2001 Ball Routine

Zhong Ling Collection

Copyright Derri See

Surprisingly, I find Asian rhythmic gymnastics schools more original and stunning moves then European countries. (Try looking at Yokochi’s hoop or Zhong Ling) Chinese schools, for example, have bred excellent rhythmic gymnasts such as Zhou Xiaojing and Zhong Ling. Zhong Ling is highly flexible and boasts highly difficult routines. In the 2001 Madrid World Championships, she wowed the audience with her beautiful pirouettes and thrilling throws. Since then, she has become a crowd favourite…

Zhong Ling’s 2001 ball routine has a wide display of leaps, pivots and flexibility moves. The music is a wise choice too, attracting everyone to its thumping rhythms. The routine certainly worth higher marks than given.

Tucking the ball between her hands, Zhong Ling begins with a stylish pose.  When the drums thud as the background music begins, she does a 180 degrees tuck jump. Standing up, she frolics with the ball playfully together with the energetic music. Her first flexibility move is a quick turning balance, which is followed by a double ring balance and then a stunning oversplit. Next, Zhong displays her high amplitude when she performs a split leap with 180-degree turn of body and legs as a unit.

Subsequently, she unleashes her first large throw. Flying off with a high split leap with a deep arch (very flexible), she catches the ball easily and executes a same arching split leap. Leaping again, she allows her left (free) leg to touch the head vertically as she releases the ball again high up. Catching the ball, she immediately executes a back walkover. This shows her originality as well as her daring stunts. It truly resembles a Chinese on beam.

Not to outdone, she places the ball on her left feet and raises it up quickly to form a “Timochenko”. This movement not only blends well with the thumping music, but also captures everyone’s attention, both the audience and the judges. She also displays her artful use of the ball. Upon catching it, she performs an instantaneous turning double stag ring leap (L0309!?! rated E). What a tricky combination! Following that, she rolls the ball down her hand as she stops at a ring balance.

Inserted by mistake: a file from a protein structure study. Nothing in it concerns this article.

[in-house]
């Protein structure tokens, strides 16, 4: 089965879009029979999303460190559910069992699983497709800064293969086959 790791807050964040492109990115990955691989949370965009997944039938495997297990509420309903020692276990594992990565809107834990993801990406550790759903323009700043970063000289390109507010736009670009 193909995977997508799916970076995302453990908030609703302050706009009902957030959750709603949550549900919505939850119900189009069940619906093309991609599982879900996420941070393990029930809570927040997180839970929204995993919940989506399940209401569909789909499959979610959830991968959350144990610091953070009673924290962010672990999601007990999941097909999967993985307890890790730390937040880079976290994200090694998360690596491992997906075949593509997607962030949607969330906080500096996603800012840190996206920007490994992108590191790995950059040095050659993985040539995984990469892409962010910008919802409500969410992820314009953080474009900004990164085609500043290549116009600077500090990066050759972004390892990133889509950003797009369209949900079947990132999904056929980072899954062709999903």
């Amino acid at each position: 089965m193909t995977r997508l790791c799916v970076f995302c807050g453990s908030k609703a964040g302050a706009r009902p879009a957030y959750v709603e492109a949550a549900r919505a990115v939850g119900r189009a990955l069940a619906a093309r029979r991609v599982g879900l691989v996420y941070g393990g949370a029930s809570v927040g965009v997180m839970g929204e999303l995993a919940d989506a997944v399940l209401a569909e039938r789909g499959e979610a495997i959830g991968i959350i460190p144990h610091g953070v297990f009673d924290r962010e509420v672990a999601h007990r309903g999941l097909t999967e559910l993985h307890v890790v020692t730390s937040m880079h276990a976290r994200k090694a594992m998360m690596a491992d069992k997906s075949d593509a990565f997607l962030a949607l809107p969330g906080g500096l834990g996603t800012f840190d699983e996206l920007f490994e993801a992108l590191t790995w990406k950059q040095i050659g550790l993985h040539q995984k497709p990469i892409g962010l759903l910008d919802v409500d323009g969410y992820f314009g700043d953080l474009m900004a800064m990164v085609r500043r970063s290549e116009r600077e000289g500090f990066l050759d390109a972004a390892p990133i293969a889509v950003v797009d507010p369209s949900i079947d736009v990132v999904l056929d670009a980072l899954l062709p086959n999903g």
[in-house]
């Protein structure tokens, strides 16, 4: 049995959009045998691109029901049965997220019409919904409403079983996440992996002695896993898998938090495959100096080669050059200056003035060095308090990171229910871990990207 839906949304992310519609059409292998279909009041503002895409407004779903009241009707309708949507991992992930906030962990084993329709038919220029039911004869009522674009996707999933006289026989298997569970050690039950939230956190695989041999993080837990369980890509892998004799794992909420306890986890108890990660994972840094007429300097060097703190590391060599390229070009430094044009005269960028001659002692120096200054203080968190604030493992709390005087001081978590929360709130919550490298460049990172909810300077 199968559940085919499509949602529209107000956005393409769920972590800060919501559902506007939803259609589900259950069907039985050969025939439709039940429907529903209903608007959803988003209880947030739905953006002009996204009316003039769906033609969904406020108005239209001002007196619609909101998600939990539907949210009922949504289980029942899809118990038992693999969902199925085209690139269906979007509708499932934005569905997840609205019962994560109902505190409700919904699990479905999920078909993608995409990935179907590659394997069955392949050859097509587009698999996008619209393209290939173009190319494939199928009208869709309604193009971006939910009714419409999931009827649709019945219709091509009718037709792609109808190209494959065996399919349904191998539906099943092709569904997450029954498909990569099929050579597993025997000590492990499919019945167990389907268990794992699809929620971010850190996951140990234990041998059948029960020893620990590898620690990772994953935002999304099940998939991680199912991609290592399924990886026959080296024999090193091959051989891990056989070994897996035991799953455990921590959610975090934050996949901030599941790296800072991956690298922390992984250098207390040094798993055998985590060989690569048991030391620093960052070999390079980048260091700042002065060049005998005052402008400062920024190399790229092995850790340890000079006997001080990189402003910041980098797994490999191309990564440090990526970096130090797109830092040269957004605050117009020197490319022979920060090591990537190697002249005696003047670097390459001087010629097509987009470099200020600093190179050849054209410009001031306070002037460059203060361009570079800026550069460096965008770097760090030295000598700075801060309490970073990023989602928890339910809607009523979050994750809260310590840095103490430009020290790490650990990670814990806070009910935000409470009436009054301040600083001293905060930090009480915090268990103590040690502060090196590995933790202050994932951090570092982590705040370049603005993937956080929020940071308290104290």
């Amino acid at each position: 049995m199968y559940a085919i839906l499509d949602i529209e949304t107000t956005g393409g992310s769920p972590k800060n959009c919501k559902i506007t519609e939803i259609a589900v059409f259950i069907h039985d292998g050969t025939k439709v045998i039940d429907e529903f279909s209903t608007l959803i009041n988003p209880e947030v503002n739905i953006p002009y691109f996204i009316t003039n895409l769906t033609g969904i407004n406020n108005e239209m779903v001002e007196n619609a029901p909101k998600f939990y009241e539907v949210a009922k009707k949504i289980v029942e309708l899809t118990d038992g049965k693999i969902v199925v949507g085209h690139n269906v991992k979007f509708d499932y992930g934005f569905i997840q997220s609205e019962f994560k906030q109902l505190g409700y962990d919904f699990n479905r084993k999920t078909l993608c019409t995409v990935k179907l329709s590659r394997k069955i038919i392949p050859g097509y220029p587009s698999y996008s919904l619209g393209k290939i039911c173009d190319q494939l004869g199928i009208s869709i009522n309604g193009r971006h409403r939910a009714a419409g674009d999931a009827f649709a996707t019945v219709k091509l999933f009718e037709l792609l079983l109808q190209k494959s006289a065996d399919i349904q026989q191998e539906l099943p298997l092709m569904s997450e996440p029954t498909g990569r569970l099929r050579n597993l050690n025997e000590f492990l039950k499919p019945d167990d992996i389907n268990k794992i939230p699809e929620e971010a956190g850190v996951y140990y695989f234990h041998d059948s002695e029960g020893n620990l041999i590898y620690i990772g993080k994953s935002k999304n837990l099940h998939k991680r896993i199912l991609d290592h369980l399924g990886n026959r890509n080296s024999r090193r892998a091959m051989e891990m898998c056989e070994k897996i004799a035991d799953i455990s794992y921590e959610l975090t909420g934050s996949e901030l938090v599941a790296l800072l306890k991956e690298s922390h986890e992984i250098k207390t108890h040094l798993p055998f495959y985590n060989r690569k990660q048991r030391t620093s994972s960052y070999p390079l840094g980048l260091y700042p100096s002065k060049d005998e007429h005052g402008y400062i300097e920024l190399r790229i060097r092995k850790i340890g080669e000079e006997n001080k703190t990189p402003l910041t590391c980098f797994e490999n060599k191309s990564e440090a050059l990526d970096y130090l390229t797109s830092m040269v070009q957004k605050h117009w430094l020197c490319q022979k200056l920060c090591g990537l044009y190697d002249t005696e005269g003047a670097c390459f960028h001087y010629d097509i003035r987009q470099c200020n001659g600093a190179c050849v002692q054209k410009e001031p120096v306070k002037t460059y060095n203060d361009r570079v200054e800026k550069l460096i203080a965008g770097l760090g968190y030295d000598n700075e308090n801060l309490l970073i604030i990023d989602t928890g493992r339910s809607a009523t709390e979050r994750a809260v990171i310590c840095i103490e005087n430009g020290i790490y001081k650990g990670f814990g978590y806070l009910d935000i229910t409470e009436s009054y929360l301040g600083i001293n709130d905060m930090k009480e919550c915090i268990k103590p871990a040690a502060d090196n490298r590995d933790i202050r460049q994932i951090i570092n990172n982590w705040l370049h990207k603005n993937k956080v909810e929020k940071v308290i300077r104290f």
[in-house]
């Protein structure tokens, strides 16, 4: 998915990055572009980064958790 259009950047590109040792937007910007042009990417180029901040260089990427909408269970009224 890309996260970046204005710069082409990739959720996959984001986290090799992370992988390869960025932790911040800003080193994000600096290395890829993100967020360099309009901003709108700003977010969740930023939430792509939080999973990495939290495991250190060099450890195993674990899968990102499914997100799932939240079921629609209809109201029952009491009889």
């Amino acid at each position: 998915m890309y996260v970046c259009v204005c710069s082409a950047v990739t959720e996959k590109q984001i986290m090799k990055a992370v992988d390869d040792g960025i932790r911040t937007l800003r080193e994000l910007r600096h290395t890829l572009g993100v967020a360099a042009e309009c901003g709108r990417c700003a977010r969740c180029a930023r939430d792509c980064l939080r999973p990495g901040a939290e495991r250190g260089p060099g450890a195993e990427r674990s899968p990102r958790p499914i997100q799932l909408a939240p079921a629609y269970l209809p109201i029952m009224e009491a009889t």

Here, she stops at the background for a while by playing with the ball. It not only blends well with the music, but also allows her to take a short break as the thumping music dies down.

As a new music theme or a high octave is introduced, Ling performs some spectacular elements. First, she allows the ball to roll over the neck and down her back, well blending with the rhythmic music. Rising up, she performs a vertical balance into a double ring balance elegantly. Some interesting moves followed suit. She continues to show the variety of usage with the ball when a horn introduced into the background music. A triple combination follows soon after. She executes a 360 degress legmount (but changes into a Timochenko gradually), and then a beautiful Sissone leap and finally a MG pivot.

Now, Zhong Ling finally unleashes her most spectacular throw in the routine. Tossing the ball, she arches her back into a front walkover and catches the ball on her legs. (gasp!) It was so amazing that there was a great reaction from the audience. Even termed “top gymnasts” would find it seemingly impossible! Once again, Ling has proven to us that she is an excellent rhythmic gymnast.

She tosses the ball for a consecutive throw, catching it in a arching split leap position, and continue immediately with two leg up pivots. Another difficult combination. It is thus understandable that she did not fully articulate them but it is laudable for her attempt.

When the first theme of the music reappears, Ling performs some really beautiful pirouettes into a Sissone jump. As she executes her ring pivots, her free leg is almost touching her head. How flexible she is!

Following that, Ling effects two turning double stag ring leap. She throws out some jumps and leaps elements for eg a half turn into a Sissone jump. She continues with the common combination of a back catch balance into a back scale.

Towards the conclusion, Ling executes a full MG pivot. She finally ends off her energetic routine with a beautiful and high double stag leap turn (not too sure) and falls onto the mat.

Notwithstanding with her difficulties, Zhong Ling showed great poise and confidence throughout. With such a moving routine, no wonder Zhong Ling is so well received. However, it could be better if she could add just a little bit more of difficulty by working more in releve. Should you have doubts about my comments, try watching it now and be inspired.


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Major scores:

World Universiade: 3rd
Worlds AA: 24.150 - 1st
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 Copyright 2001 Derri & Angela See